24. ladylei

    ladylei New Member

    Joined:
    Nov 26, 2012
    I'd be careful with any artificial sugar even if it is more fiber than carbs. They give many human diabetics problems and cats weren't made for processing carbs and there is a world of difference between vet medicine and human medicine. Some parts cross over easily without adjustments needed for species but other things are much more complex for even attempting to try on an animal. Vets don't generally going around trying to treat and diagnose humans because they were trained on treating a variety of animals and animal ailments; just as medical doctors for humans shouldn't assume to know better than vets on how to treat animal ailments.

    Heck my Moonshine gets mostly wet food and stubbornly clings to having a bit of dry but apparently needs water consistently added to his wet food to avoid problem with Cystitis and urinary blockage. My Tootsie has been fed wet food ever since she was adopted and only goes to the vet every other year for vaccines. ECID, yet as a species domestic cats do best on wet foods that are low carbs preferrably raw like finely ground rabbit (bones and all).
     
  25. Janet & Binky (GA)

    Janet & Binky (GA) Senior Member Staff Member Moderator

    Joined:
    Dec 28, 2009
    Sandman, if you haven't seen it yet, you might be interested in Lynda's glucometer survey on non-diabetic cats:

    viewtopic.php?f=22&t=3030

    -- Janet
     
  26. Lisa dvm

    Lisa dvm Member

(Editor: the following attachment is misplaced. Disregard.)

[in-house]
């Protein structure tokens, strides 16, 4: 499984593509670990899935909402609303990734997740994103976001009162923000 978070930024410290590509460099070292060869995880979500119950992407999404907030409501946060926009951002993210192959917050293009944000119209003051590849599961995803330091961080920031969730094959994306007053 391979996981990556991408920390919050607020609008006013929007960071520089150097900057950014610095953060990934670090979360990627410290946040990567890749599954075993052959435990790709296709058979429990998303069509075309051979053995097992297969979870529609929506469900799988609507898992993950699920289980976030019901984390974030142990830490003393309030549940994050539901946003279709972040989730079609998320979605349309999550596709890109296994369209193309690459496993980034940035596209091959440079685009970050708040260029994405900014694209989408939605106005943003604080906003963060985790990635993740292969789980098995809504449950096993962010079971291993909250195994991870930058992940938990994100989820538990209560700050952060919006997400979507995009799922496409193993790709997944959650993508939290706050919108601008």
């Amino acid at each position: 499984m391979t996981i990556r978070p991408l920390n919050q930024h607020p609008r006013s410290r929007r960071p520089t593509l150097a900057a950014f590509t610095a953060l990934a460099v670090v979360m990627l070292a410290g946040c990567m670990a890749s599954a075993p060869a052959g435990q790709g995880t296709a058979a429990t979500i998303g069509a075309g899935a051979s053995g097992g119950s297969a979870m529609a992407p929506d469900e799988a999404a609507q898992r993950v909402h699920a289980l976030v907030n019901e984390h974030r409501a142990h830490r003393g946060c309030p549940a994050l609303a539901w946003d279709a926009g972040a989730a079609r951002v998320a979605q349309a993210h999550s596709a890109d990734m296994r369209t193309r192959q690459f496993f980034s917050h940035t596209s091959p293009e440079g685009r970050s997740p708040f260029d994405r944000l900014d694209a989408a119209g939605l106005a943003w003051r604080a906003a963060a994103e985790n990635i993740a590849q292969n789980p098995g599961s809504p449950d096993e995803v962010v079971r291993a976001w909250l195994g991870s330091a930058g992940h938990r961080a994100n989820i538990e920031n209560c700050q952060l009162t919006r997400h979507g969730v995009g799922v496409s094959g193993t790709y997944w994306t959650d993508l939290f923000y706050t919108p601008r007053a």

Joined:
    Dec 28, 2009
    My ego is not such that I feel compelled to get into a debate with Mr. Sandman regarding credentials and degrees. I will leave that to him. However, note that Mr. Sandman is not in the sector of the medical field that deals with the species we are discussing on this board.

    I want to take this opportunity to reinforce the fact that when cats are fed a water-rich diet (one that mimics the water content of their natural prey), veterinarians are much less busy tending to cats that end up suffering tremendously from urinary tract obstructions, as well as other UT problems such as cystitis. This is a fact that cannot be disputed.

    If these UT cats had been fed a water-rich diet in the first place, their chances of ending up dead from a ruptured bladder - or in so much pain that it brings tears to my eyes - would have been significantly lower. And their guardians would not have had to deal with a huge medical bill either. (Just an FYI...Opie's bill was $4,350.)

    I have dealt with 3 such suffering cats just this week so it makes me especially sad to keep hearing supposedly well-educated people neglecting to use the common sense part of their brain. These "people" include many of my colleagues so, sadly, they are not just limited to Mr. Sandman.

    Water in.....water out. Pretty simple. Cats consume more water when fed a water-rich diet. Again, very simple.

    Urethral obstruction is man-made suffering in the vast majority of cases.

    Any human who condones the feeding of dry food to cats while dismissing the incredible suffering that it contributes to with regard to urinary tract disease, needs a cork put up their urethra.

    If I happen to be there as their bladder starts to distend, I will pull the cork but only if the human promises to actually apply more critical thought to this issue and promises to never pretend that any water-depleted diet is a perfectly healthy and suitable diet to feed to a cat.